x Abu Dhabi, UAE Friday 21 July 2017

UAE anti-fraud bill under review

New commercial fraud bill under review by a Federal National Council committee will put an end to counterfeit product and replica sales and smuggling.

ABU DHABI // An anti-fraud bill under review by a Federal National Council committee is intended to curb counterfeit products, replica sales and smuggling.

Commercial fraud is minimal when it comes to food and medication but fake bags, toys, clothes, electronics and even car parts are common.

“That does not mean it is not there 100 per cent, but it is limited with food and medicine,” said Ali Al Nuaimi (Ajman), deputy head of the finance committee, which is debating the 25-article bill privately.

“But imitations of brands and replicas are in the market. This law will play a big role to stop this.”

There is no legislation to fight commercial fraud and a law dating to 1979 does not specifically cover replicas, which are the most prevalent problem in the market.

The Ministry of Economy, which drafted the new bill, said the law was outdated.

Mr Al Nuaimi said the sale of replicas was not a legitimate practice and consumers had been warned against buying such items.

Under the proposed law, those caught smuggling or selling fake brands face up to two years in prison and a fine of between Dh50,000 and Dh250,0000. The punishment is still subject to change after FNC debates.

While the existing law allows for imprisonment, the fines are substantially lower.

Those who commit commercial fraud in human or animal food products or medication could face the same prison term and up to Dh1 million in fines, up from the previous Dh10,000 fine.

The new bill also punishes establishments that advertise bogus prizes and those with unclear product descriptions on items for sale.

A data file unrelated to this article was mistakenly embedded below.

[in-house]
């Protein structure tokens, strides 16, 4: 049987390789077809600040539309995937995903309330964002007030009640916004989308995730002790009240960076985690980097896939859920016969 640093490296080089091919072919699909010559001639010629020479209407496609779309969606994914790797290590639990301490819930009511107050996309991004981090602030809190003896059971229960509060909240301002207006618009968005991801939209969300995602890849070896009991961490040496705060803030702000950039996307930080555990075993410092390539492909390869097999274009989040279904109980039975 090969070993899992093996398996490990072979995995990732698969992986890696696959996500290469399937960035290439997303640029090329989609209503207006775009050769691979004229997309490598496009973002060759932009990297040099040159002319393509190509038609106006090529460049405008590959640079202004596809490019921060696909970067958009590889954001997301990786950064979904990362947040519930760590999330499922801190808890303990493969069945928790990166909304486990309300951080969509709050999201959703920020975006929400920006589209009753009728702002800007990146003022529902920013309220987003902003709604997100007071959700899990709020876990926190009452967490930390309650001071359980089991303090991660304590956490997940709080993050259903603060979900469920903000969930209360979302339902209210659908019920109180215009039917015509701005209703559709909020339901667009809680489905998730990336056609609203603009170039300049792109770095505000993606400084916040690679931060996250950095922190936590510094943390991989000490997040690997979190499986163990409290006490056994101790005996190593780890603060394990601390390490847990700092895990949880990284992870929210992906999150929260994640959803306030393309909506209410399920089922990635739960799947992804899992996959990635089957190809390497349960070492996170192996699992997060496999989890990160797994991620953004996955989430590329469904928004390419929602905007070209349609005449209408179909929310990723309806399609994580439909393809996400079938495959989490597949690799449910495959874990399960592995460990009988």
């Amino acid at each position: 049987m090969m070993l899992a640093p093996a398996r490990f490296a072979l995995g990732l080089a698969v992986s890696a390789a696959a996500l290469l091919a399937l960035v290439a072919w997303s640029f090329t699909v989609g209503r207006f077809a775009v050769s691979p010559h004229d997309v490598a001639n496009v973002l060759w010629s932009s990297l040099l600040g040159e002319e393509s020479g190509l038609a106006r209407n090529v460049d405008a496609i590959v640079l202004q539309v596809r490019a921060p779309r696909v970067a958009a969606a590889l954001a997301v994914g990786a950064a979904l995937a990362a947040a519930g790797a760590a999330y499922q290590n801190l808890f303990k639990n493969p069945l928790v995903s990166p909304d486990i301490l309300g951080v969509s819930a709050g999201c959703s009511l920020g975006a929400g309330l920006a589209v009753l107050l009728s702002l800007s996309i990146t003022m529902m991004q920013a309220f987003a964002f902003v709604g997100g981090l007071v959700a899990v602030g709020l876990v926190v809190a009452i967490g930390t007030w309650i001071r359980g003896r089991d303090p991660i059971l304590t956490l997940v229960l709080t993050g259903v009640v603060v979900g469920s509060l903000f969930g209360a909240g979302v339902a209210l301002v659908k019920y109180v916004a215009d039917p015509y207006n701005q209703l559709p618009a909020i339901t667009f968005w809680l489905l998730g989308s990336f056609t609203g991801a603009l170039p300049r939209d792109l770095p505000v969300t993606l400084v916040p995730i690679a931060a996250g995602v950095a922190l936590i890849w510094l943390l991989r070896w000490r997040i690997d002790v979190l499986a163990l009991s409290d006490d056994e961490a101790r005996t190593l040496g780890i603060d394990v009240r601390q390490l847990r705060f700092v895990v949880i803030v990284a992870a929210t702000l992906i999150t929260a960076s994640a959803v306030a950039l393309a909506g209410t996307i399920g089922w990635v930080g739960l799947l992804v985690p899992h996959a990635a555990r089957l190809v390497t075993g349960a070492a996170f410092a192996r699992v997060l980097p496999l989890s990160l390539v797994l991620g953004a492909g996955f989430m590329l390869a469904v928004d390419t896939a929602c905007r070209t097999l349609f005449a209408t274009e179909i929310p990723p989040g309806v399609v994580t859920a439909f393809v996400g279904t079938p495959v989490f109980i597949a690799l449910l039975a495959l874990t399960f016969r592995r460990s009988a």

“We are still going over the bill. We will amend a lot, I suspect,” Mr Al Nuaimi said. “We are working on it to see if it is appropriate or not. It is not final until we fix it.”

He anticipated many amendments would be made.

“This law is much more comprehensive. I hope it will benefit the general public.”

Mr Al Nuaimi said the main purpose of the law was to reassure citizens, residents and tourists that the products they buy are genuine and consumers are not being cheated.

He said it was important for consumers to have full confidence in UAE markets.

“People who are affected by this are the public, so there must be a comprehensive law to ensure consumers are confident in UAE products,” he said. “Thankfully, in comparison to other countries, the UAE does a lot in this field.

“In the future, local and economic entities will play an even bigger role to combat the crime.”

Once the committee has finished its proposed amendments, the bill will be debated publicly in the FNC in the presence of the Minister of Economy, Sultan Al Mansouri.

Last year, Humaid bin Butti Al Muhairi, undersecretary at the ministry, said the UAE played a leading role in fighting counterfeit products through policies or amending laws to protect the rights of intellectual property.

He said the fake goods industry needed to be fought as it was a burden on the country’s economy, and that brand owners suffered heavy losses through counterfeiting.

Due to the high number of laws already in line to be debated in the council, Mr Al Nuaimi expects the law to be passed by the FNC to the President, Sheikh Khalifa, for final approval by the summer.

osalem@thenational.ae